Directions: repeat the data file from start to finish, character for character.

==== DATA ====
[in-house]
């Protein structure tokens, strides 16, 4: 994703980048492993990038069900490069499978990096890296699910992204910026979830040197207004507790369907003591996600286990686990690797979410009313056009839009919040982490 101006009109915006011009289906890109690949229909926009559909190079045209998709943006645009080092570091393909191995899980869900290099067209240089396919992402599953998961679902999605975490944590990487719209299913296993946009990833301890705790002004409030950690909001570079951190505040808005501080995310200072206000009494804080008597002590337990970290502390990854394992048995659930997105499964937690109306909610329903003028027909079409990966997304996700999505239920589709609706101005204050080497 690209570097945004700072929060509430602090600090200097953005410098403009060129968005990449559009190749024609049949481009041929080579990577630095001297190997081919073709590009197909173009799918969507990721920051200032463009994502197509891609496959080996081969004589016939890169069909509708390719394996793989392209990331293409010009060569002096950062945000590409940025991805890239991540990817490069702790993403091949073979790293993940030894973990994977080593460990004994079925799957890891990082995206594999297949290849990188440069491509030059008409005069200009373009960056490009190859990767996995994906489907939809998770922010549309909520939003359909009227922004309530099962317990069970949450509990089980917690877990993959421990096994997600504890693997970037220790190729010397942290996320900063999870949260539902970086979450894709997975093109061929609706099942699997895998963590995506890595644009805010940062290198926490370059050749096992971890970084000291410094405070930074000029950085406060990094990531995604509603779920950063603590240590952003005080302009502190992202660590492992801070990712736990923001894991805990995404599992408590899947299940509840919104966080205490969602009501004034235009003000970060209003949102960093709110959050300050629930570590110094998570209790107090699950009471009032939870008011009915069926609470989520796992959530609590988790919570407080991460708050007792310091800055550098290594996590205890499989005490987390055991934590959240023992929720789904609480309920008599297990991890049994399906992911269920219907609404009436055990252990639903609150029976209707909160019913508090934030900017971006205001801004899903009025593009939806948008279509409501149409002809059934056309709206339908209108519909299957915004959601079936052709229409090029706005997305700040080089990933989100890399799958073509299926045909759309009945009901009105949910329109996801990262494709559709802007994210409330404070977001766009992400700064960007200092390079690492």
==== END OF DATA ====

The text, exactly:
[in-house]
């Protein structure tokens, strides 16, 4: 994703980048492993990038069900490069499978990096890296699910992204910026979830040197207004507790369907003591996600286990686990690797979410009313056009839009919040982490 101006009109915006011009289906890109690949229909926009559909190079045209998709943006645009080092570091393909191995899980869900290099067209240089396919992402599953998961679902999605975490944590990487719209299913296993946009990833301890705790002004409030950690909001570079951190505040808005501080995310200072206000009494804080008597002590337990970290502390990854394992048995659930997105499964937690109306909610329903003028027909079409990966997304996700999505239920589709609706101005204050080497 690209570097945004700072929060509430602090600090200097953005410098403009060129968005990449559009190749024609049949481009041929080579990577630095001297190997081919073709590009197909173009799918969507990721920051200032463009994502197509891609496959080996081969004589016939890169069909509708390719394996793989392209990331293409010009060569002096950062945000590409940025991805890239991540990817490069702790993403091949073979790293993940030894973990994977080593460990004994079925799957890891990082995206594999297949290849990188440069491509030059008409005069200009373009960056490009190859990767996995994906489907939809998770922010549309909520939003359909009227922004309530099962317990069970949450509990089980917690877990993959421990096994997600504890693997970037220790190729010397942290996320900063999870949260539902970086979450894709997975093109061929609706099942699997895998963590995506890595644009805010940062290198926490370059050749096992971890970084000291410094405070930074000029950085406060990094990531995604509603779920950063603590240590952003005080302009502190992202660590492992801070990712736990923001894991805990995404599992408590899947299940509840919104966080205490969602009501004034235009003000970060209003949102960093709110959050300050629930570590110094998570209790107090699950009471009032939870008011009915069926609470989520796992959530609590988790919570407080991460708050007792310091800055550098290594996590205890499989005490987390055991934590959240023992929720789904609480309920008599297990991890049994399906992911269920219907609404009436055990252990639903609150029976209707909160019913508090934030900017971006205001801004899903009025593009939806948008279509409501149409002809059934056309709206339908209108519909299957915004959601079936052709229409090029706005997305700040080089990933989100890399799958073509299926045909759309009945009901009105949910329109996801990262494709559709802007994210409330404070977001766009992400700064960007200092390079690492």